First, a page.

CHARLOTTE, NC -- Before a crowd of 25,000 at the University of North Carolina – Charlotte Monday evening, an emotional Barack Obama mentioned the grandmother who helped raise him, Madelyn Dunham, who died last night in Hawaii.
Saying this was a "bittersweet time for me," the Illinois senator said, per ABC News' Sunlen Miller. "We have had a remarkable campaign…No matter what happens tomorrow, I'm gonna feel good about how it's turned out because all of you have created this incredible campaign."
"Some of you heard that my grandmother, who helped raise me, passed away early this morning," he said. "And look, she is going home. And she died peacefully in her sleep with my sister at her side, and so there is great joy as well as tears."
"I'm not going to talk about it too long, because it's hard a little to talk about," he said, nearly choking up.
"I want everyone to know though a little bit about her," he continued. "Her name was Madelyn Dunham and she was born in Kansas in a small town in 1922. Which means that she lived through the Great Depression, she lived through two World Wars. She watched her husband go off to war while she looked after her baby and worked on a bomber assembly line."
Often when we lose someone, we feel the need to talk about them, even with strangers. It helps fill the vacuum. That seemed to be what Obama was going through.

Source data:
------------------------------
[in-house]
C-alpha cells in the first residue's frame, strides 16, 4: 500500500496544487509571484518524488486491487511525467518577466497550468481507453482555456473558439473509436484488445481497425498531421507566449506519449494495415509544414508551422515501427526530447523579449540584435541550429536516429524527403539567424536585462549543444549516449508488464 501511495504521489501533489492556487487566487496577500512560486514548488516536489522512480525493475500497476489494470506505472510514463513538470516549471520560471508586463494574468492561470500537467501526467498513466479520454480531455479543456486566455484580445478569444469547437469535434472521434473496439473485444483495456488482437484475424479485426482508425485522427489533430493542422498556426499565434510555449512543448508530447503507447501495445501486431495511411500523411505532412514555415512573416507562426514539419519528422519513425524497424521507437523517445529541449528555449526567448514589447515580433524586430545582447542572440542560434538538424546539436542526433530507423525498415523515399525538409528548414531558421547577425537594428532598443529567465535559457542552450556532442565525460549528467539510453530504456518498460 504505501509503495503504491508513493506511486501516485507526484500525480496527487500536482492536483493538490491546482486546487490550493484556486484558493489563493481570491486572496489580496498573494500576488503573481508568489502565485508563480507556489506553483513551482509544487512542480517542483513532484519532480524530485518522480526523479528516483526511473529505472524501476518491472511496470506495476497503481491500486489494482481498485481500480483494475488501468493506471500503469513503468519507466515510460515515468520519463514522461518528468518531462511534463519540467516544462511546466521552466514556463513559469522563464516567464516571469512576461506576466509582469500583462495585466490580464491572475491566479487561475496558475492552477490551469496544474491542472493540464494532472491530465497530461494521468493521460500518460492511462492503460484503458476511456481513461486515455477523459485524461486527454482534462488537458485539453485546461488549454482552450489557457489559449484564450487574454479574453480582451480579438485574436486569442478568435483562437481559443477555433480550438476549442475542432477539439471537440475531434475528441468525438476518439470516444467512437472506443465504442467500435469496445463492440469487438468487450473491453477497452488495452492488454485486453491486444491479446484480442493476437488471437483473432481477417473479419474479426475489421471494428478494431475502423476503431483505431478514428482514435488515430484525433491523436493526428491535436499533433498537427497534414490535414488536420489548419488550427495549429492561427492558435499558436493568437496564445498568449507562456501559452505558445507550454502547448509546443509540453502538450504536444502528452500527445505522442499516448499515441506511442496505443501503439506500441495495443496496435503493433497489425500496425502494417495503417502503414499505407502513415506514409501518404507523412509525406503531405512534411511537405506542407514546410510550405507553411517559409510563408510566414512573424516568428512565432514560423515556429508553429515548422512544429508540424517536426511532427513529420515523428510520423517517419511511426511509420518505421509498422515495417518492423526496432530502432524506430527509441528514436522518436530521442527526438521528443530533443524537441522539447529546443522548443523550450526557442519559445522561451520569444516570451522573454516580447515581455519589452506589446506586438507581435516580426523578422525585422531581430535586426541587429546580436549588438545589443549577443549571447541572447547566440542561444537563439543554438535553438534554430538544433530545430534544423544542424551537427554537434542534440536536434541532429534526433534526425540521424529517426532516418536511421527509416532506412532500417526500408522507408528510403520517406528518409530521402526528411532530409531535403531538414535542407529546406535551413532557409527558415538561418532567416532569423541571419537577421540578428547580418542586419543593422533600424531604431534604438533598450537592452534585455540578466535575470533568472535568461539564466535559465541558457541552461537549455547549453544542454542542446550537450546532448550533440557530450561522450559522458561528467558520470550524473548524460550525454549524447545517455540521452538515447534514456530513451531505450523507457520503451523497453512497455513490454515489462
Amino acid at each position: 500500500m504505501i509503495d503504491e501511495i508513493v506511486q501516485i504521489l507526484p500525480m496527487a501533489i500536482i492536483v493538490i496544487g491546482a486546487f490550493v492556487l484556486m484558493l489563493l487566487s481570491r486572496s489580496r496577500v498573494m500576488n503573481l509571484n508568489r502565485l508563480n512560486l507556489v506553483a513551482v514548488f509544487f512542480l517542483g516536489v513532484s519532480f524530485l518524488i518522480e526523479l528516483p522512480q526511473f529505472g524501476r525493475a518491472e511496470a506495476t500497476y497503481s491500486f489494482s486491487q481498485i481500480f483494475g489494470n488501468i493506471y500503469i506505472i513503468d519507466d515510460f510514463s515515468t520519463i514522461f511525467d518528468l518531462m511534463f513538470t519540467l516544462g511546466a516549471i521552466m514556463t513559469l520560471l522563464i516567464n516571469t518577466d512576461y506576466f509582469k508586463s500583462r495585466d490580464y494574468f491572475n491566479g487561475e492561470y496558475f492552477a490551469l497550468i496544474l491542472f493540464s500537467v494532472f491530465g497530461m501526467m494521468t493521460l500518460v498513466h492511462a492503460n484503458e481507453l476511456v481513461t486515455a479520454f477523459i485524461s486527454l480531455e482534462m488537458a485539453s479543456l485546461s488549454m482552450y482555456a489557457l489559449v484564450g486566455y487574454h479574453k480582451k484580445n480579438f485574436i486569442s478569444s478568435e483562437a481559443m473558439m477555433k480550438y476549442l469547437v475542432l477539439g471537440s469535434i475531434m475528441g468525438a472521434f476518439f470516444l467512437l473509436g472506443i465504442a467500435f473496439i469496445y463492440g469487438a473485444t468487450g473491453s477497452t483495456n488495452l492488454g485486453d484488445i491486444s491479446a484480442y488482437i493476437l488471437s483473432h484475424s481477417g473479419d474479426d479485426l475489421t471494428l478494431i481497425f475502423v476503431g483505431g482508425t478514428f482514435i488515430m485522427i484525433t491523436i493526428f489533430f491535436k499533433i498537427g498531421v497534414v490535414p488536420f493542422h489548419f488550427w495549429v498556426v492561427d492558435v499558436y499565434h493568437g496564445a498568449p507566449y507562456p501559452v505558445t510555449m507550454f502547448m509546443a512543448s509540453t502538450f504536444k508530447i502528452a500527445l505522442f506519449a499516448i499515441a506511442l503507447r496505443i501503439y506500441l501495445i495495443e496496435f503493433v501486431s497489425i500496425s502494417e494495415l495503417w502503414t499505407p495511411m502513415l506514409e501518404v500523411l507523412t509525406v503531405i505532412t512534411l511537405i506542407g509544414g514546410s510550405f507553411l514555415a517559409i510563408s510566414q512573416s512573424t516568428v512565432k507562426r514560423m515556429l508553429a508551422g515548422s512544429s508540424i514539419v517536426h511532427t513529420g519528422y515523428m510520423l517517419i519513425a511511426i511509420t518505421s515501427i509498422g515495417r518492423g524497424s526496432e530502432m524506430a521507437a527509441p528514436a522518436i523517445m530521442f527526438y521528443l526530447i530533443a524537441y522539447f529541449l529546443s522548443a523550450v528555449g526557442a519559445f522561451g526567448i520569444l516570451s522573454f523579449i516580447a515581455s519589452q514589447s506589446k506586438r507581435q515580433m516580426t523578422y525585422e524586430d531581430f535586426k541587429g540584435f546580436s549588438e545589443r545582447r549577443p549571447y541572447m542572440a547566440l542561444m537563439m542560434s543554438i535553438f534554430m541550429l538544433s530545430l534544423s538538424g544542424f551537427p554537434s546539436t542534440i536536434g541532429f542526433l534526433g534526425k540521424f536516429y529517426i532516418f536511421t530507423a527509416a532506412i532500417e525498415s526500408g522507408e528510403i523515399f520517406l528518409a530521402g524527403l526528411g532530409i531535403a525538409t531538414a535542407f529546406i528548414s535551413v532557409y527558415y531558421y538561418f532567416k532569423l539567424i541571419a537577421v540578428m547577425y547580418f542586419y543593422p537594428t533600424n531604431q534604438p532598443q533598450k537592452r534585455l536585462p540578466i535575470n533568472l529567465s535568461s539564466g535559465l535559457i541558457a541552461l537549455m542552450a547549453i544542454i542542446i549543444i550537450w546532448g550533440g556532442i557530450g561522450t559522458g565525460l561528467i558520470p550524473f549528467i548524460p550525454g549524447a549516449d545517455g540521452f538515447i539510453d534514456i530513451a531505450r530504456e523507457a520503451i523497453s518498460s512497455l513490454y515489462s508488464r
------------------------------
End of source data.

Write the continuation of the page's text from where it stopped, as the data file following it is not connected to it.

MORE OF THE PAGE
"When her husband came back, they benefited from the G.I. Bill and – they moved West and eventually ended up in Hawaii," he said. "And she was somebody who was a very humble person and a very plainspoken person. She's one of those quiet heroes that we have all across America who – they're not famous, their names aren't in the newspapers, but each and every day they work hard. They look after their families. They sacrifice for their children and their grandchildren. They aren't seeking the limelight. All they try to do is do the right thing.
"And in this crowd there are a lot of quiet heroes like that," he said. "Mothers and fathers and grandparents who have worked hard and sacrificed all their lives and the satisfaction that they get is seeing that their children and maybe their grandchildren and their great grandchildren live a better life than they did. That's what America's about. That's what we're fighting for."
Obama also mentioned a condolence message issued earlier in the day from John and Cindy McCain.
"They were extraordinarily gracious, I want to thank them for that," he said. "Just as I want to thank everybody else whose been praying for us and supporting our family during this difficult time. And it's an incredibly gracious of Sen. McCain and its an example that Sen. McCain has continued to serve his country honorably."
Then he went into his criticisms of McCain's economic policies.
It was the most emotional and, well, human I've ever seen Sen. Obama, who can be affable but also can also have his coolness sometimes seem downright chilly.